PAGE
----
Staghorn Damsel, <i>Amblyglyphidodon curacao</i> Click to enlarge image
A Staghorn Damsel, Amblyglyphidodon curacao, at a depth of 8m, Kimbe Bay, New Britain, Papua New Guinea, 20 Oct 2008. Image: Erik Schlögl
© Erik Schlögl

Fast Facts

  • Classification
    Species
    curacao
    Genus
    Amblyglyphidodon
    Family
    Pomacentridae
    Order
    Perciformes
    Class
    Actinopterygii
    Subphylum
    Vertebrata
    Phylum
    Chordata
    Kingdom
    Animalia
  • Size Range
    13 cm

Introduction

The Staghorn Damsel is a tropical, marine species that has broad dark bars on a silvery green body. This fish occurs in tropical marine waters of the Western Pacific.



Identification

The Staghorn Damsel has three or four broad dark bars on a silvery green body. The caudal fin has a black margin.

Habitat

The Staghorn Damsel inhabits coral reefs and protected lagoons in depths from 1 m to 40 m.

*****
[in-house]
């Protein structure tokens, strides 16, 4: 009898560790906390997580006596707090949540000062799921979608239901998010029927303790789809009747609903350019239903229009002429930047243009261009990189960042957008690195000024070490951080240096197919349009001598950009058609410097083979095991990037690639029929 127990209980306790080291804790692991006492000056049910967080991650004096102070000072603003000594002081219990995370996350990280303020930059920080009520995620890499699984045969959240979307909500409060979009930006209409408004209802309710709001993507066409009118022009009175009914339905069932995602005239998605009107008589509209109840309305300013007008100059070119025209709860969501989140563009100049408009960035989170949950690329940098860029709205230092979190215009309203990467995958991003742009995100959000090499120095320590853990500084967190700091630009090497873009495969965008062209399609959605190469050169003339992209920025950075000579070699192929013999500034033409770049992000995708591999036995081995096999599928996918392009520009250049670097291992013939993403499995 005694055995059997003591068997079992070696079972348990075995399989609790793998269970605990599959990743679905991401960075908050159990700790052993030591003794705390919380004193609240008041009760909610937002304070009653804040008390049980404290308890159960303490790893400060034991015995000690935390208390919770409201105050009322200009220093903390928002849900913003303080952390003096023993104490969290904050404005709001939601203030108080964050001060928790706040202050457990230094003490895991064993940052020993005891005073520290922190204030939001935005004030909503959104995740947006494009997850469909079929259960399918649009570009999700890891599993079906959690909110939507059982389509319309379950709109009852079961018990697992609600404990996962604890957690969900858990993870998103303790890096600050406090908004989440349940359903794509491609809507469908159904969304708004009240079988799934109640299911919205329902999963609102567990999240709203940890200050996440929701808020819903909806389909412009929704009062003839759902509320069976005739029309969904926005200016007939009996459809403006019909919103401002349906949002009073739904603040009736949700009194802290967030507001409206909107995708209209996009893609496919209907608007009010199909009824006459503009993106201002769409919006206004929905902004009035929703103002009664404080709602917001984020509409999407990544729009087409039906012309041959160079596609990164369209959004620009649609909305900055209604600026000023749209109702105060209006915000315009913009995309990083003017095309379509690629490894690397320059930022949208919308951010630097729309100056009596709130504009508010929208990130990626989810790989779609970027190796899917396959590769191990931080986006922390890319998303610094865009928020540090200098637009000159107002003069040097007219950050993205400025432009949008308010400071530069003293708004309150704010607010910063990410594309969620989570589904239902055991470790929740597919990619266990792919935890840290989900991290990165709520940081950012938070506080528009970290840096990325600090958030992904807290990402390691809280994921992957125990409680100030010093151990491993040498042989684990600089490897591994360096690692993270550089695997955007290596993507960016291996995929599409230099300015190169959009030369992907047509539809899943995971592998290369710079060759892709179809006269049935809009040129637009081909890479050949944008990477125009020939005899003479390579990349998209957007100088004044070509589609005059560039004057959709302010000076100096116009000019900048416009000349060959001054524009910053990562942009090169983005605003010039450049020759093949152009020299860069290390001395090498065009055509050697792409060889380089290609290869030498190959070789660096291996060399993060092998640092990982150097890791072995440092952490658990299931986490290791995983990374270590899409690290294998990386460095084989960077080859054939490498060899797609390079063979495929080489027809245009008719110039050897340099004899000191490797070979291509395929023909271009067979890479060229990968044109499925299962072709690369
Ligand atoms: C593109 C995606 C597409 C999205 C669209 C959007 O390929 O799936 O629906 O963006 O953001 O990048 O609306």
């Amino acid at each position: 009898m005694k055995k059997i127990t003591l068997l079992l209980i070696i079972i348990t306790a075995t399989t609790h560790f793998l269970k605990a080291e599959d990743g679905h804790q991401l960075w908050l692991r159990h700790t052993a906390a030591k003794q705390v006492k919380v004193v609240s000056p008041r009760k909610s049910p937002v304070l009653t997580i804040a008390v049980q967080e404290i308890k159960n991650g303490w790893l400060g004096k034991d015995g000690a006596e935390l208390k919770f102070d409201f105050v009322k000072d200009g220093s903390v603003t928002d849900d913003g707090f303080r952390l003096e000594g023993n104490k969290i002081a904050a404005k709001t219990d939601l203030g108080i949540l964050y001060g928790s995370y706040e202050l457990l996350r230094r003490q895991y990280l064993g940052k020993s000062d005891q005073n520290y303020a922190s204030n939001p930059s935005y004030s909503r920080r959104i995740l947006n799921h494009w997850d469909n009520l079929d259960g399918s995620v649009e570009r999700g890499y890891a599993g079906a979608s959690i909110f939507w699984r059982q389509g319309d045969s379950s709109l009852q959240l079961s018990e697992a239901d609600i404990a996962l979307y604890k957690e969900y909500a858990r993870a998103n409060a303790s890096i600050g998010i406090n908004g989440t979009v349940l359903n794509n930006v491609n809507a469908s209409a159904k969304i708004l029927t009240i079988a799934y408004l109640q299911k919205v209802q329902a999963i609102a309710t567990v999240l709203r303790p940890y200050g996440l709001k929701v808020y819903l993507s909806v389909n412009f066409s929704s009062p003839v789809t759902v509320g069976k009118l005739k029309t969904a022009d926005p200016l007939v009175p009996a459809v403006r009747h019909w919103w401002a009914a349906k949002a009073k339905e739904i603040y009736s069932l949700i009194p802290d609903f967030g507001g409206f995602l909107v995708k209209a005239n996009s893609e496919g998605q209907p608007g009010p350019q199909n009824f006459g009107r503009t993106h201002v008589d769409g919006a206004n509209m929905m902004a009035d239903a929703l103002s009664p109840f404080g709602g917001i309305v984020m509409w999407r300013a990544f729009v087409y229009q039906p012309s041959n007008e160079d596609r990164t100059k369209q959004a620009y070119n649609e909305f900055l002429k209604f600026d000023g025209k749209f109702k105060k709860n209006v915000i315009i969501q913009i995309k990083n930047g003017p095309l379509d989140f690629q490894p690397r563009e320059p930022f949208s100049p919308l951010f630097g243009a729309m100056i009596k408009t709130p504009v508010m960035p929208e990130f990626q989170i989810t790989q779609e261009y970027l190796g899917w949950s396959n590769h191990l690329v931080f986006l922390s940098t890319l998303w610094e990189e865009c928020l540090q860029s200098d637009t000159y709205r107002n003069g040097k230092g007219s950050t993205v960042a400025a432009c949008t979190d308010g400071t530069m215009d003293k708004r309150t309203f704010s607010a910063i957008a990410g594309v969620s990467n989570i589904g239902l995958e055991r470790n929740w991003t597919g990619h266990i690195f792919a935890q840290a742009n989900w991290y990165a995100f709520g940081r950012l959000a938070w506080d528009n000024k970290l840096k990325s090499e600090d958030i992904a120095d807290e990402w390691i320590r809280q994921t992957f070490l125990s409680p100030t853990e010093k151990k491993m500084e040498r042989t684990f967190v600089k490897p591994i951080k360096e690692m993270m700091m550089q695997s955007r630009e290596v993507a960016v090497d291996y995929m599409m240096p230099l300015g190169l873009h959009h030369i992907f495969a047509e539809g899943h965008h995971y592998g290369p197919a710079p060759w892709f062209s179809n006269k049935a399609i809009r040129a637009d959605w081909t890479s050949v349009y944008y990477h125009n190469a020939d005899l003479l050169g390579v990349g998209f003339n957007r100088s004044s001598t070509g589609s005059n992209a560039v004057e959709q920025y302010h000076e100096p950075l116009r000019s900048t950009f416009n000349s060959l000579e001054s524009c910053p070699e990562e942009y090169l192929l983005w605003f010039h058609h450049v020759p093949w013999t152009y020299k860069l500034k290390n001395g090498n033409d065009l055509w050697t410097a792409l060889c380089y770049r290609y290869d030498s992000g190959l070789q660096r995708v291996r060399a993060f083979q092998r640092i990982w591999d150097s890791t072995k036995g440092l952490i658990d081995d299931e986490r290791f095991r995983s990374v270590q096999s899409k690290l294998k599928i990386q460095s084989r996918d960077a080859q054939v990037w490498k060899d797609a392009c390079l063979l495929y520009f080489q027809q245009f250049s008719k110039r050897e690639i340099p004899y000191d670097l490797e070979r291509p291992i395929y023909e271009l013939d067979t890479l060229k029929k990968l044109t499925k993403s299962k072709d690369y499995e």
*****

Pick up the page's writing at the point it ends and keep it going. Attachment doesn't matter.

Juvenile Staghorn Damsels are commonly seen in and around soft corals such as Sarcophyton spp and Sinularia spp.

Distribution

This fish occurs in tropical marine waters of the Western Pacific, from the Philippine Islands north to China and Japan, throughout Micronesia, south to Australia and east to Fiji.

In Australia it is known from the offshore reefs of north-western Western Australia and from the northern Great Barrier Reef, Queensland.

The map below shows the Australian distribution of the species based on public sightings and specimens in Australian Museums. Click on the map for detailed information. Source: Atlas of Living Australia.



Feeding and diet

Adult Staghorn Damsels are commonly seen in large aggregations feeding on zooplankton a few metres above Staghorn coral Acropora spp.

References

  • Allen, G.R. 1991. Damselfishes of the World. Mergus. Pp. 271.
  • Allen, G.R. 1975. Damselfishes of the South Seas. TFH Publications. Pp. 237.
  • Allen, G.R. 1997. Marine Fishes of Tropical Australia and South-east Asia. Western Australian Museum. Pp. 220.
  • Myers, R.F. 1999. Micronesian Reef Fishes. Coral Graphics. Pp. 330.
  • Randall, J.E., Allen, G.R. & R.C. Steene. 1997. Fishes of the Great Barrier Reef and Coral Sea. Crawford House Press. Pp. 251.